On May 18, 2017, 15 states and the District of Columbia
filed a motion to intervene in House v. Price, a lawsuit threatening the
availability of federal funds (about $9 billion in 2017) for cost-sharing
reduction (CSR) payments to health insurers under the Affordable Care Act
(ACA). The lawsuit pertains to whether or not CSR payments are subject to
annual Congressional appropriations. It was initially filed in November
2014 in U.S. District Court, which ruled in favor of the U.S. House of Representatives
in May 2016, but held its decision in abeyance pending appeal. It is now
before the U.S. Circuit Court of Appeals in the District of Columbia.
The states argue that uncertainty about federal CSR payments
has directly impacted them: reduced participation by private insurance
companies in individual health insurance markets in many states, less price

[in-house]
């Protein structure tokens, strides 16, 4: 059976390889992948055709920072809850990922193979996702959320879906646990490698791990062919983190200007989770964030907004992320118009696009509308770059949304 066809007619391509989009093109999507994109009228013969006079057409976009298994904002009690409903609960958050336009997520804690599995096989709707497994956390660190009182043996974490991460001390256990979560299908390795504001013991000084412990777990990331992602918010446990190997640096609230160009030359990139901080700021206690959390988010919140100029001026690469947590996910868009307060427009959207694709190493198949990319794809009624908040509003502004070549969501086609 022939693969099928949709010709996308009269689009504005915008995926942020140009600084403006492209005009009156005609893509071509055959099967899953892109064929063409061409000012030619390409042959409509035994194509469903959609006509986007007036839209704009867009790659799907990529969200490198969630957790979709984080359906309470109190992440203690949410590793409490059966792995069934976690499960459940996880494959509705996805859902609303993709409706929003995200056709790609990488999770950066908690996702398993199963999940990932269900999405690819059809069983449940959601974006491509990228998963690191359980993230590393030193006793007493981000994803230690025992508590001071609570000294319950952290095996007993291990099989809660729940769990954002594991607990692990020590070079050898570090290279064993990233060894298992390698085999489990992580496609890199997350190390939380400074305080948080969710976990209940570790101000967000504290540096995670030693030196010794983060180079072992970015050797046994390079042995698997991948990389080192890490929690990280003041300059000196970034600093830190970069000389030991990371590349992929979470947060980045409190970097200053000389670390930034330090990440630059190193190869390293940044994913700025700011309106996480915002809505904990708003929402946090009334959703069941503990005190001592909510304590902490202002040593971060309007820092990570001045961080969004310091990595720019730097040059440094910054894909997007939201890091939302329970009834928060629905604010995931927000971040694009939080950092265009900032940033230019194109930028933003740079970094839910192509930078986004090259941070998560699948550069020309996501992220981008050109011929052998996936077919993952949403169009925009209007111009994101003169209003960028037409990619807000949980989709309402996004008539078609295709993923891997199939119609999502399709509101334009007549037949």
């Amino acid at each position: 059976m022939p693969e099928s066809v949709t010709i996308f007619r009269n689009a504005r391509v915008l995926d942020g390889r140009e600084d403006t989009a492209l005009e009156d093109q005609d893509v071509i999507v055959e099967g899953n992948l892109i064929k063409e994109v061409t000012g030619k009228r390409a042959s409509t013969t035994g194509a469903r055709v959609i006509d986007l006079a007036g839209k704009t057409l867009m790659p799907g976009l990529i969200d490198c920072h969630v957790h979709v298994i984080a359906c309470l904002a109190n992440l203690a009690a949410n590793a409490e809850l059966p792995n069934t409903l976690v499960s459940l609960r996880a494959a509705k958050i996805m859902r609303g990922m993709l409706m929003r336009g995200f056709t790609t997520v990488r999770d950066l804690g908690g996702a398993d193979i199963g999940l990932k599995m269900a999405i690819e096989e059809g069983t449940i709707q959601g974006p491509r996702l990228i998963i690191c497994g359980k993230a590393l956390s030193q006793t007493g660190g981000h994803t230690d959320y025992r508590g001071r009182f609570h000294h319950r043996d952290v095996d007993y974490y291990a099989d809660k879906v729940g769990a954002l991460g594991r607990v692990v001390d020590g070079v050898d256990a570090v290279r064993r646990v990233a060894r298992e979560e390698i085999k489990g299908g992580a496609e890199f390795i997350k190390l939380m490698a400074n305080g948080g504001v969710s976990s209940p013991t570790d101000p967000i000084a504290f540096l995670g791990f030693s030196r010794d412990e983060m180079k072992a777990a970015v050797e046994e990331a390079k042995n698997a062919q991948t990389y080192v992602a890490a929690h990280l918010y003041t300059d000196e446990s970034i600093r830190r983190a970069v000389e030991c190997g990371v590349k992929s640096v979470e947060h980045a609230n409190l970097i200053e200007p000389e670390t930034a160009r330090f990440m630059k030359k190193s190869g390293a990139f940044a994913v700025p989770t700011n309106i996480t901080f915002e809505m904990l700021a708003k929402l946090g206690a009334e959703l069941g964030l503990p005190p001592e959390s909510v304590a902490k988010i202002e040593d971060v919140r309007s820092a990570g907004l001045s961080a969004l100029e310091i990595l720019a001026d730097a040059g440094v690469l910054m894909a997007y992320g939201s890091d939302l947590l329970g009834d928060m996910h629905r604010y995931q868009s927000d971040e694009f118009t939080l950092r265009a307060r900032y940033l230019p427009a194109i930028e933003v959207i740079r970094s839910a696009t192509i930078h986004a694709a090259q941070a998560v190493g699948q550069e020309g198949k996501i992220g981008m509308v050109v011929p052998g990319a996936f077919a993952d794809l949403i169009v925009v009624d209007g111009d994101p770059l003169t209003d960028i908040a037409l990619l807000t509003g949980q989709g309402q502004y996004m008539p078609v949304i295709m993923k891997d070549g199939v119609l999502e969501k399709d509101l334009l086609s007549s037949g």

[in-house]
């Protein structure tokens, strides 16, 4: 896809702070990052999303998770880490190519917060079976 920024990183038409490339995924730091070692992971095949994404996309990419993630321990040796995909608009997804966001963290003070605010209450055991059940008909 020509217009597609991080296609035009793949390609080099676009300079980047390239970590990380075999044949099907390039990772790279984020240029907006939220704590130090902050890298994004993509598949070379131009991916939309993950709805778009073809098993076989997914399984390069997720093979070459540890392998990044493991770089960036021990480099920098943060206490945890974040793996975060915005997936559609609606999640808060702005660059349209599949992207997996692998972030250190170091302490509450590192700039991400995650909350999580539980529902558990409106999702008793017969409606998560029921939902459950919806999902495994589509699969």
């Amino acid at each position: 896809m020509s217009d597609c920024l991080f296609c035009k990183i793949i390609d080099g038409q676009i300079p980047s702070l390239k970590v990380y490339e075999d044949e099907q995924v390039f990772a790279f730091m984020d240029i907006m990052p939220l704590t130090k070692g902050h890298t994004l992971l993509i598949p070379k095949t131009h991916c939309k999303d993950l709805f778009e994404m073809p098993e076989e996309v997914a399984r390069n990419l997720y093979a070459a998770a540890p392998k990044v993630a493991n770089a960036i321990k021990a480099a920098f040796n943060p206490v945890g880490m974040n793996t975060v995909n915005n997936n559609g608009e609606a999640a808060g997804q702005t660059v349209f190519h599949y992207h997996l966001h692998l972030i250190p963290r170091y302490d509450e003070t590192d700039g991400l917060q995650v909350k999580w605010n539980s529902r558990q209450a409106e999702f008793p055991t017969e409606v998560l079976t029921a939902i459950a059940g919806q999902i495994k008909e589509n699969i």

competition among insurers, and higher costs for some consumers have been
seen. Over time, it could cause the number of uninsured Americans to go
back up, hurting vulnerable persons and directly burdening the state and local
agencies that serve them. Most immediately, state agencies face imminent
deadlines for the review and approval of 2018 health insurance premiums, an
arduous task compounded by uncertainty about CSR payments and the impact that a
loss of such payments might have on insurance enrollments and risk pools in
each state for 2018.
CSR payments were designed under the ACA to reduce
out-of-pockets costs, such as deductibles and co-payments, for eligible
individuals with incomes under 250 percent of the federal poverty level (FPL),
who might otherwise be unable to afford care despite premium subsidies
available under a separate ACA provision.
As of May 22, 2017, the U.S. House of Representatives (the
plaintiff) and the U.S. Department of Justice (on behalf of the defendant, HHS
Secretary Thomas E. Price, M.D.) have requested the U.S. Circuit Court of
Appeals to continue to hold House v. Price in abeyance for an
unspecified period of time. No decision has yet been made by the court on
the states’ May 18, 2017 motion to intervene.